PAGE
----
Having two title pages is no longer the norm, but you can still find books with both.

Having trouble thinking of a book title? Check out this book title generator.

What is the Page Behind the Title Page Called?

The page behind the title page is called the title verso. You may not be surprised to learn that verso is Latin for “reverse.” Sometimes this page is simply known as the “Copyright Page.” It contains important information such as the:

Not every book has an ISBN or a publisher, in which case these things are left off. The same can be said for cover design (if you designed it yourself) and formatting. However, it’s important to include the copyright information, date of publication, and any disclaimers you deem fit.

Industry Standards for Title Pages

When developing your title page, it's important to know what is the industry standards for that title page. Otherwise you could get it wrong and you'd be left with a book that is unprofessional.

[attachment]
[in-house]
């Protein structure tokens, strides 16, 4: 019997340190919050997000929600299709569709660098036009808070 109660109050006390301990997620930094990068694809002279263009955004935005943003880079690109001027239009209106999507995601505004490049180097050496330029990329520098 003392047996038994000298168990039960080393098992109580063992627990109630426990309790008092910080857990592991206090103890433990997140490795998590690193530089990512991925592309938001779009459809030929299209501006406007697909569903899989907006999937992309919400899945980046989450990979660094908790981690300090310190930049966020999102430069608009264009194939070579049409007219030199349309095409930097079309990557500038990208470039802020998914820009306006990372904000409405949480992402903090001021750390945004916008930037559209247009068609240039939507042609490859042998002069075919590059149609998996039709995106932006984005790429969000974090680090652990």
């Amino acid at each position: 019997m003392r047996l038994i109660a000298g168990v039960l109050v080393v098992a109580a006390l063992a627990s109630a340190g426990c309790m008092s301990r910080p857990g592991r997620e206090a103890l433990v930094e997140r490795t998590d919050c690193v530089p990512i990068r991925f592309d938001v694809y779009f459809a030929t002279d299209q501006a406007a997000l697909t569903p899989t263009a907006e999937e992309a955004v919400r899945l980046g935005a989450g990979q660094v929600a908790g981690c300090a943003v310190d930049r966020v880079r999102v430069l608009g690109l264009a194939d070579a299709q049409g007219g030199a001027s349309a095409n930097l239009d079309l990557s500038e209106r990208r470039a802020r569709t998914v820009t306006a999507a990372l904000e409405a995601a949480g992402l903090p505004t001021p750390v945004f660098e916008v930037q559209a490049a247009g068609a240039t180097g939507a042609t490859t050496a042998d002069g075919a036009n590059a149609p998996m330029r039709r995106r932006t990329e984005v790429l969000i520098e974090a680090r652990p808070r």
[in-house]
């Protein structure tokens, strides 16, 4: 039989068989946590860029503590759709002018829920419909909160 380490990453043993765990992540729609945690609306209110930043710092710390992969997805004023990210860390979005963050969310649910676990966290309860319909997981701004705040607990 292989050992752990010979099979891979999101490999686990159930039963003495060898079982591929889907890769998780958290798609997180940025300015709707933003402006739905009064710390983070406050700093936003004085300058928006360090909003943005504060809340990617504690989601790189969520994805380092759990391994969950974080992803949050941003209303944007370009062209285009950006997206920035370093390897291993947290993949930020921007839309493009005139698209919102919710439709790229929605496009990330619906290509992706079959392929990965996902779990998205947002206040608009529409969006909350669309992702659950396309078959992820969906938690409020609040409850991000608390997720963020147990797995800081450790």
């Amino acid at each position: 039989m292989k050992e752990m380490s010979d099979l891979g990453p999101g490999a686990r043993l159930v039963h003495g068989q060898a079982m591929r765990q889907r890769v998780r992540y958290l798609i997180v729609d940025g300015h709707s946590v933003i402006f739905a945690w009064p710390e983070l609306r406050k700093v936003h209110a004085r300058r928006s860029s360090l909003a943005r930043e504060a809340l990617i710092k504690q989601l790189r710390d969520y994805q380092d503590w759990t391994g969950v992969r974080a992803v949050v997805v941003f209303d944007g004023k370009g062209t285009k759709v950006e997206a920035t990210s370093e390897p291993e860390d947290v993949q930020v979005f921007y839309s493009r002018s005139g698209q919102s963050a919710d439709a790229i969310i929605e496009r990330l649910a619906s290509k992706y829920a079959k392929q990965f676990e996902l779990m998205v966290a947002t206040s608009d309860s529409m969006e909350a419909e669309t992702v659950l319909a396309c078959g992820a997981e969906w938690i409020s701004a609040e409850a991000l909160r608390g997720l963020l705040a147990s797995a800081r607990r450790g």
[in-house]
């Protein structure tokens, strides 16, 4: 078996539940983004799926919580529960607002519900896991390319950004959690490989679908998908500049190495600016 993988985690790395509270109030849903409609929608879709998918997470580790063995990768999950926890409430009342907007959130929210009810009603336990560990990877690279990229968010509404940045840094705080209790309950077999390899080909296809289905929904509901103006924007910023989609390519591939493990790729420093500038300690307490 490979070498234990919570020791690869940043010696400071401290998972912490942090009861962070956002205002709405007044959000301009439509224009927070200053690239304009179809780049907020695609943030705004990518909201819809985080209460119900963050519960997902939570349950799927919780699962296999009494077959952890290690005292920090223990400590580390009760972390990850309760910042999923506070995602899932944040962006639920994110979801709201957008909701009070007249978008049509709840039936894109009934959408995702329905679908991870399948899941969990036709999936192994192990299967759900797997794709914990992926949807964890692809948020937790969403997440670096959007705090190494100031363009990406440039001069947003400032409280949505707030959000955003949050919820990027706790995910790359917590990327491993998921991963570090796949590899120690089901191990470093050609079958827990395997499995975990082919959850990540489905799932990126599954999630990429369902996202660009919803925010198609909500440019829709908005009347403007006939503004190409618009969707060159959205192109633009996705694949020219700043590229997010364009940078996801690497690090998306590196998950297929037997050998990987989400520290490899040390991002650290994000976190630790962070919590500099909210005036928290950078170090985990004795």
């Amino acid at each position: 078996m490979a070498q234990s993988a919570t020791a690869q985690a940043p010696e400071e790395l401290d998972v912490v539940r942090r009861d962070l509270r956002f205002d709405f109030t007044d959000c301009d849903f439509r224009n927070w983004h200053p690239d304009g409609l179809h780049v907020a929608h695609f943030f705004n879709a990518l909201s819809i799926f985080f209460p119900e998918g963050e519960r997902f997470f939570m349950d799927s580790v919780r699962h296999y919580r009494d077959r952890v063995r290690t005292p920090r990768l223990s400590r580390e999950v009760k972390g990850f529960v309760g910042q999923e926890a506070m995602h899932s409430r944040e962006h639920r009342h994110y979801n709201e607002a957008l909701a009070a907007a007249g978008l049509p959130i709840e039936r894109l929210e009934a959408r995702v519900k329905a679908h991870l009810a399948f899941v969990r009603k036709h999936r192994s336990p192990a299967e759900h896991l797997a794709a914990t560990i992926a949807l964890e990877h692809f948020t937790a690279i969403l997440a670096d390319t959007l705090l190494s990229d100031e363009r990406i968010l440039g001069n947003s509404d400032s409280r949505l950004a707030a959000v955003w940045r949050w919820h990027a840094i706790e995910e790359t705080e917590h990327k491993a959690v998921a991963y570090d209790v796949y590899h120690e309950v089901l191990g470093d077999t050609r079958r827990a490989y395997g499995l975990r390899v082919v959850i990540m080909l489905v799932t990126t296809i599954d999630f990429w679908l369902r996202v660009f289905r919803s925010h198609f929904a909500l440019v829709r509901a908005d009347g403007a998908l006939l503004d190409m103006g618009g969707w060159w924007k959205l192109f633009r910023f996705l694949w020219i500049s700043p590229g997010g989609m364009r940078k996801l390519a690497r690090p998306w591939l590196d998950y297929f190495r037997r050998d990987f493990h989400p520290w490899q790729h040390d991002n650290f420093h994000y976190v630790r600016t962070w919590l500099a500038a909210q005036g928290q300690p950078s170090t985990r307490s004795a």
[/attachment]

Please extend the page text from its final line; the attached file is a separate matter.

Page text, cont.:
While readers are unlikely to know these industry standards, they will understand them unconsciously, and it will make your book appear cheap and unorganized. So with that said, here are some best practices to include in your title page:

  1. The title of your book
  2. The subtitle of your book
  3. The name of the author (or editors if this is an anthology)
  4. The name of the illustrator, if applicable
  5. The name and location of the publisher
  6. The title's typeface should match or compliment the cover's typeface
  7. The title page must be located on the right side (the left side is typically left blank)

So how do we actually include this title page in our book? Well there are a few ways to do this…

How Do You Format a Title Page for a Book?

Creating the title page for your book depends on the software you are using. For this article, let's look at two different options:

Formatting a Title Page in Microsoft Word

Formatting a title page in Word is possible, but it's a slightly complicated process. Word is capable of formatting books, but it's also not what it was built for. See this post for more on formatting with Word. Here is an example of what a title page in Word might look like:

title page created in microsoft word